March 6, 2024

Langston Hughes’ Home Opens to the Public
as House Museum

The long-time home of influential Harlem Renaissance writer Langston Hughes is now open to the public as a historic house museum. The celebrated poet and activist lived in the 19th-century brownstone on East 127th Street in New York for the last 20 years of his life.

Constructed in 1869, the Italianate-style home at 20 East 127th Street consists of three stories. Hughes used the topmost floor as his work room for the last two decades of his life, from 1947 to 1967. It has been on the National Register of Historic Places since 1982 and it was declared a city landmark by the New York City Landmarks Preservation Commission in 1981.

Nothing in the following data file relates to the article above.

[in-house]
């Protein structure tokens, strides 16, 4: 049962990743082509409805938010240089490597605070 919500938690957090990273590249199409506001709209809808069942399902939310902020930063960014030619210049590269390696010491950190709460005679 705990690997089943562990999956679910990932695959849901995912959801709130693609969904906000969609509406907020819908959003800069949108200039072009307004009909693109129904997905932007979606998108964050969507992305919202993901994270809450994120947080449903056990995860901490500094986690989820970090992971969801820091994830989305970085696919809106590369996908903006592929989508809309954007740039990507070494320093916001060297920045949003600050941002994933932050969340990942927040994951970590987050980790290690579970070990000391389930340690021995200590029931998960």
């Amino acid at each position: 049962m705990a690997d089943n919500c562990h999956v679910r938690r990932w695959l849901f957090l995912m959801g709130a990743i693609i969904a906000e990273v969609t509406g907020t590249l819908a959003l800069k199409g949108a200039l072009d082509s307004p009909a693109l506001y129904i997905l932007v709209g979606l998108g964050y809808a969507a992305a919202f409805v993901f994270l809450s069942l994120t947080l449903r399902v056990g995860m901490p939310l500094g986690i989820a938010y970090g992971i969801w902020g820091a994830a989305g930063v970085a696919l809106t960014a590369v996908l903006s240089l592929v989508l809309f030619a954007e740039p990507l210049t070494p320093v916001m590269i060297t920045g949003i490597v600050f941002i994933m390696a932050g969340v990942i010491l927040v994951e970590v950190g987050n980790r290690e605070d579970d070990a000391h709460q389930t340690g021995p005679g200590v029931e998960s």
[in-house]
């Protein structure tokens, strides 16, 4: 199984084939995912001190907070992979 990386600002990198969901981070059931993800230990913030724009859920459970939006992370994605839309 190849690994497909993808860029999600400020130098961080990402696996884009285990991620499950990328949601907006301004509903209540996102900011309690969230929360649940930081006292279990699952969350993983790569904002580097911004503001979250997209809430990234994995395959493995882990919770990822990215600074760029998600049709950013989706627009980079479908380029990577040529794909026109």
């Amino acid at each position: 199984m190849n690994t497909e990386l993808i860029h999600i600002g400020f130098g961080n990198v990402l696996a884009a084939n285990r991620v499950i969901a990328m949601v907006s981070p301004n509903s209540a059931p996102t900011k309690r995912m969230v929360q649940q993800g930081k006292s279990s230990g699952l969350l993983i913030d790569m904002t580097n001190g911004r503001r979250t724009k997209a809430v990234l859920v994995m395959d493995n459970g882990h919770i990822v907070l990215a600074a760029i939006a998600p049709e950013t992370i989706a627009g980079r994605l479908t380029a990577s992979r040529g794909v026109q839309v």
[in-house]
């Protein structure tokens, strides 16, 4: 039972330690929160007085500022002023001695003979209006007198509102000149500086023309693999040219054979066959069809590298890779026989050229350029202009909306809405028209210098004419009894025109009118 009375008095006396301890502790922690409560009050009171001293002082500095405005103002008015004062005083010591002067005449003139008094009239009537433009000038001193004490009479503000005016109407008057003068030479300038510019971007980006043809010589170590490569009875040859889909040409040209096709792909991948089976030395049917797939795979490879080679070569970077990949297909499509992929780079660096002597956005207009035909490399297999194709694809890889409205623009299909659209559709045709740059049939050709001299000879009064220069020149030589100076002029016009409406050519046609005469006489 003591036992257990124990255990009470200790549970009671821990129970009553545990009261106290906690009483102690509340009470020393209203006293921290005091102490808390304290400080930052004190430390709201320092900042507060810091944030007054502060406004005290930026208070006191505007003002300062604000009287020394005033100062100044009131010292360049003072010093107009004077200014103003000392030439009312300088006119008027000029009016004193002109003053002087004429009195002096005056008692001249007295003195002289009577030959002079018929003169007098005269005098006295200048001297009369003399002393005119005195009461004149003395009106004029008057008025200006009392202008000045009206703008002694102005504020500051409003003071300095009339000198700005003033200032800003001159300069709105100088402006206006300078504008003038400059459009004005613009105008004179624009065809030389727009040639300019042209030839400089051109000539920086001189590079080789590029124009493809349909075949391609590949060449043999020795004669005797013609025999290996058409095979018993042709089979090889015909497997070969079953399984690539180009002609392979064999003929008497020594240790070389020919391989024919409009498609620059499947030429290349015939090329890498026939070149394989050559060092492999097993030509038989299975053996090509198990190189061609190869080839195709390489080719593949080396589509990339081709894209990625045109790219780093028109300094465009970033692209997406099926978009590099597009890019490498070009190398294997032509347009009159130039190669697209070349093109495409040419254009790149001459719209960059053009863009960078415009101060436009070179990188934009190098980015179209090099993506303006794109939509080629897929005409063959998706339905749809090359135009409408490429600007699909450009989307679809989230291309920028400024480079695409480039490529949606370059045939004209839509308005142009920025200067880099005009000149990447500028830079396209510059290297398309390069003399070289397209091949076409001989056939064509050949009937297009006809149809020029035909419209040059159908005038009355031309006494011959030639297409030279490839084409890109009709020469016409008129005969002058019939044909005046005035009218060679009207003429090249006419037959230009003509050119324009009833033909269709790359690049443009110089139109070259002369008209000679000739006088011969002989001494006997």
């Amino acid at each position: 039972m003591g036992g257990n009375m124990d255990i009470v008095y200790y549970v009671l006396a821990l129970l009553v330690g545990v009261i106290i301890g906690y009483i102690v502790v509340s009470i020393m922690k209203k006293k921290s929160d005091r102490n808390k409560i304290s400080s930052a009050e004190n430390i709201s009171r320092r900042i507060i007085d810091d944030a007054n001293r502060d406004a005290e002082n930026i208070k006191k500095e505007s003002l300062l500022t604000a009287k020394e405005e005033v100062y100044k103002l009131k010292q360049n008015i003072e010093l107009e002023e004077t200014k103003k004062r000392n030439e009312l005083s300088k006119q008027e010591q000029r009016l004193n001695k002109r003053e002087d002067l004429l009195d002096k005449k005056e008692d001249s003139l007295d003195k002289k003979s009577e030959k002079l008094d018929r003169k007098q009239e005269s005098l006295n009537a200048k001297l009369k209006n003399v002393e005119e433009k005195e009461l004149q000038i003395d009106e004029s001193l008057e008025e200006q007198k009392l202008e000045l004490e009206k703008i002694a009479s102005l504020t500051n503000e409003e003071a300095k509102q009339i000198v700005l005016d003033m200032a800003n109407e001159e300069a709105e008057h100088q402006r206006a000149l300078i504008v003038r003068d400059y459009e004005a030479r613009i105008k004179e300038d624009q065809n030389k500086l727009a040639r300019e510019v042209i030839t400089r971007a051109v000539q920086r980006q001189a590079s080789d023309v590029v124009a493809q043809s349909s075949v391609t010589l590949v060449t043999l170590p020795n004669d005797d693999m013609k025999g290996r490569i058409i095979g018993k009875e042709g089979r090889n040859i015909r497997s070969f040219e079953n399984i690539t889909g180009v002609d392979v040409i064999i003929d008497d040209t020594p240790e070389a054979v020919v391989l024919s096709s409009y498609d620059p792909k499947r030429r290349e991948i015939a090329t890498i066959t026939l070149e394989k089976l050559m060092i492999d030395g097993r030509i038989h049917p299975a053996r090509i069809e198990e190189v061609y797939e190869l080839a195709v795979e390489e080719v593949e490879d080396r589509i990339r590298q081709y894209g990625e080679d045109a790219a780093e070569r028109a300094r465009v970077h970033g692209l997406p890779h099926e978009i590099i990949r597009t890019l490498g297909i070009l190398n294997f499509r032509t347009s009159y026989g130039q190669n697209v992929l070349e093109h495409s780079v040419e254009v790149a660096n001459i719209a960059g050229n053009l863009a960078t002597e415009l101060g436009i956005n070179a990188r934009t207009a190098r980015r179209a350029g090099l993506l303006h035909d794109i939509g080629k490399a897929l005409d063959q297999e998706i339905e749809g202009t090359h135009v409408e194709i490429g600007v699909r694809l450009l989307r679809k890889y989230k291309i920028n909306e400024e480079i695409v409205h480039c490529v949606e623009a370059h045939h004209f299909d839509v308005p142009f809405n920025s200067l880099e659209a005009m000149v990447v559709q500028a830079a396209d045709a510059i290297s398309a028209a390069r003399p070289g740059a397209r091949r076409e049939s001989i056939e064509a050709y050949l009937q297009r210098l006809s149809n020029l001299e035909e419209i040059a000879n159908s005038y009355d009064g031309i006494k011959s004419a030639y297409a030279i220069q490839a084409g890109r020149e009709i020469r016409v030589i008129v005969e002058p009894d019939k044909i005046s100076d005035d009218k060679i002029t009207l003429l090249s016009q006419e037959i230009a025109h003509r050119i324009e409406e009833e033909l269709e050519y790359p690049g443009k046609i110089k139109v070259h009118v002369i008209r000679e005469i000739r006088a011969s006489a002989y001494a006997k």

One space in the historic dwelling now features personal belongings of Hughes’, including typewriters, never-before-seen photos of him and original articles showcasing his poetry. There are also numerous shelves filled with books of Hughes’ work that visitors can browse, such as Montage of a Dream Deferred (1951), The Weary Blues (1925) and Selected Poems of Langston Hughes (1959).

The grand re-opening event for the Langston Hughes House, held this past June and hosted by Los Angeles-based poet Felicia Cade, involved live musicians playing soul, blues and jazz, and local poets reciting verses of Hughes’ poetry.

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